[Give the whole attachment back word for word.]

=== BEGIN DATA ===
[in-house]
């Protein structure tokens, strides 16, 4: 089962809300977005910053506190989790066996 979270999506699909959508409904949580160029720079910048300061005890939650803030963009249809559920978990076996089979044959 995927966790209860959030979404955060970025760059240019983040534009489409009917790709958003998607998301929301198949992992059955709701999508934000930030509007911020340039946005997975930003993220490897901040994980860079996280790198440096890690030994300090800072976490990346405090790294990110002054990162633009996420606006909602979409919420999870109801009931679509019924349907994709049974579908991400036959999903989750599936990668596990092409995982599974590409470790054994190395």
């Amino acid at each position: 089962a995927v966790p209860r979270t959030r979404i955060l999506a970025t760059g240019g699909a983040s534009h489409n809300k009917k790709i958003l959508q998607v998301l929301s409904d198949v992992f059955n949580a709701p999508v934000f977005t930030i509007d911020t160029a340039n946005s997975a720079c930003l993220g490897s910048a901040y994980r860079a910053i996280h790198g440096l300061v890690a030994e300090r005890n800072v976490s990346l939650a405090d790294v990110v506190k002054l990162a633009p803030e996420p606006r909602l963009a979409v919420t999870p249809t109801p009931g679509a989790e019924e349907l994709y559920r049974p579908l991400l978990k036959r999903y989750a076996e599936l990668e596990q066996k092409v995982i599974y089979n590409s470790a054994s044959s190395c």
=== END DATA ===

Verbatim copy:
[in-house]
């Protein structure tokens, strides 16, 4: 089962809300977005910053506190989790066996 979270999506699909959508409904949580160029720079910048300061005890939650803030963009249809559920978990076996089979044959 995927966790209860959030979404955060970025760059240019983040534009489409009917790709958003998607998301929301198949992992059955709701999508934000930030509007911020340039946005997975930003993220490897901040994980860079996280790198440096890690030994300090800072976490990346405090790294990110002054990162633009996420606006909602979409919420999870109801009931679509019924349907994709049974579908991400036959999903989750599936990668596990092409995982599974590409470790054994190395």
């Amino acid at each position: 089962a995927v966790p209860r979270t959030r979404i955060l999506a970025t760059g240019g699909a983040s534009h489409n809300k009917k790709i958003l959508q998607v998301l929301s409904d198949v992992f059955n949580a709701p999508v934000f977005t930030i509007d911020t160029a340039n946005s997975a720079c930003l993220g490897s910048a901040y994980r860079a910053i996280h790198g440096l300061v890690a030994e300090r005890n800072v976490s990346l939650a405090d790294v990110v506190k002054l990162a633009p803030e996420p606006r909602l963009a979409v919420t999870p249809t109801p009931g679509a989790e019924e349907l994709y559920r049974p579908l991400l978990k036959r999903y989750a076996e599936l990668e596990q066996k092409v995982i599974y089979n590409s470790a054994s044959s190395c």